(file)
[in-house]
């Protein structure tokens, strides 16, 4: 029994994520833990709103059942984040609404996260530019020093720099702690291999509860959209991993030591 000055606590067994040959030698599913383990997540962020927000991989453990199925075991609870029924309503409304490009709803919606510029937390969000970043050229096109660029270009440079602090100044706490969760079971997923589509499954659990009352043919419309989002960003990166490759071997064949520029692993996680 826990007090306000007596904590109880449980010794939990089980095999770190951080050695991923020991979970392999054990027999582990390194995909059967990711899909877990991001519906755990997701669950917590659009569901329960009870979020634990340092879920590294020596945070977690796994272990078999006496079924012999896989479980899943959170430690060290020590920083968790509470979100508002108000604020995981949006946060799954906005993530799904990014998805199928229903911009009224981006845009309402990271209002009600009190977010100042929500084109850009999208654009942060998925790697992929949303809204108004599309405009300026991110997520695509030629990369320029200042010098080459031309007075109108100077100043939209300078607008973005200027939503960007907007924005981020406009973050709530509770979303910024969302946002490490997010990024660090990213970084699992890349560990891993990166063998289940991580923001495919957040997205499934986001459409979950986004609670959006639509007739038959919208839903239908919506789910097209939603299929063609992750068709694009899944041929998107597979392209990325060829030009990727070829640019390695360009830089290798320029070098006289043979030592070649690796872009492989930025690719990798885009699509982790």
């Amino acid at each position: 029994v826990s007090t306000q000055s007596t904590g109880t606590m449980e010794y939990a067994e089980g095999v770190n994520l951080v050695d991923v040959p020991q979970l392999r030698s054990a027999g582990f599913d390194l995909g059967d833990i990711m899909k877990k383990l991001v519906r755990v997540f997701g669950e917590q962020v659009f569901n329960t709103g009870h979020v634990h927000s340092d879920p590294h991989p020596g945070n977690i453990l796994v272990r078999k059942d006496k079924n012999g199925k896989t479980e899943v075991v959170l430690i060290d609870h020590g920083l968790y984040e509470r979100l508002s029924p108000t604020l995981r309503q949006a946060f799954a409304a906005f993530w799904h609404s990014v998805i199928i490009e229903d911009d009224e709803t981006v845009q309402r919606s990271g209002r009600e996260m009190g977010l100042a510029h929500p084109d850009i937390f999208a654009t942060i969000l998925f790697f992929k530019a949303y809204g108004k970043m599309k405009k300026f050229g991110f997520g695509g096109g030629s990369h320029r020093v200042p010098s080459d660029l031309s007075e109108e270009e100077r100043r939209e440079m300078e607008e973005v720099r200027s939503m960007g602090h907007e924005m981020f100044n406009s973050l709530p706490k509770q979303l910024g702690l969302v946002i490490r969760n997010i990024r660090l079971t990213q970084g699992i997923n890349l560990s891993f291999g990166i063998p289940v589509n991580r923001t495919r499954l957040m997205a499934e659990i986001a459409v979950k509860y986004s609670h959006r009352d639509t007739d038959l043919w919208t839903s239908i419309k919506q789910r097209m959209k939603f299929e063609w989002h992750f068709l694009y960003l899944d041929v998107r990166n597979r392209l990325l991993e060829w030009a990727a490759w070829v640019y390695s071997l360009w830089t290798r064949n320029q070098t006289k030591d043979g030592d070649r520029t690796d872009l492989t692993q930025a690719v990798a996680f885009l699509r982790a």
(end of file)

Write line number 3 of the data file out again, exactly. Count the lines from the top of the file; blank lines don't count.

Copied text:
């Amino acid at each position: 029994v826990s007090t306000q000055s007596t904590g109880t606590m449980e010794y939990a067994e089980g095999v770190n994520l951080v050695d991923v040959p020991q979970l392999r030698s054990a027999g582990f599913d390194l995909g059967d833990i990711m899909k877990k383990l991001v519906r755990v997540f997701g669950e917590q962020v659009f569901n329960t709103g009870h979020v634990h927000s340092d879920p590294h991989p020596g945070n977690i453990l796994v272990r078999k059942d006496k079924n012999g199925k896989t479980e899943v075991v959170l430690i060290d609870h020590g920083l968790y984040e509470r979100l508002s029924p108000t604020l995981r309503q949006a946060f799954a409304a906005f993530w799904h609404s990014v998805i199928i490009e229903d911009d009224e709803t981006v845009q309402r919606s990271g209002r009600e996260m009190g977010l100042a510029h929500p084109d850009i937390f999208a654009t942060i969000l998925f790697f992929k530019a949303y809204g108004k970043m599309k405009k300026f050229g991110f997520g695509g096109g030629s990369h320029r020093v200042p010098s080459d660029l031309s007075e109108e270009e100077r100043r939209e440079m300078e607008e973005v720099r200027s939503m960007g602090h907007e924005m981020f100044n406009s973050l709530p706490k509770q979303l910024g702690l969302v946002i490490r969760n997010i990024r660090l079971t990213q970084g699992i997923n890349l560990s891993f291999g990166i063998p289940v589509n991580r923001t495919r499954l957040m997205a499934e659990i986001a459409v979950k509860y986004s609670h959006r009352d639509t007739d038959l043919w919208t839903s239908i419309k919506q789910r097209m959209k939603f299929e063609w989002h992750f068709l694009y960003l899944d041929v998107r990166n597979r392209l990325l991993e060829w030009a990727a490759w070829v640019y390695s071997l360009w830089t290798r064949n320029q070098t006289k030591d043979g030592d070649r520029t690796d872009l492989t692993q930025a690719v990798a996680f885009l699509r982790a």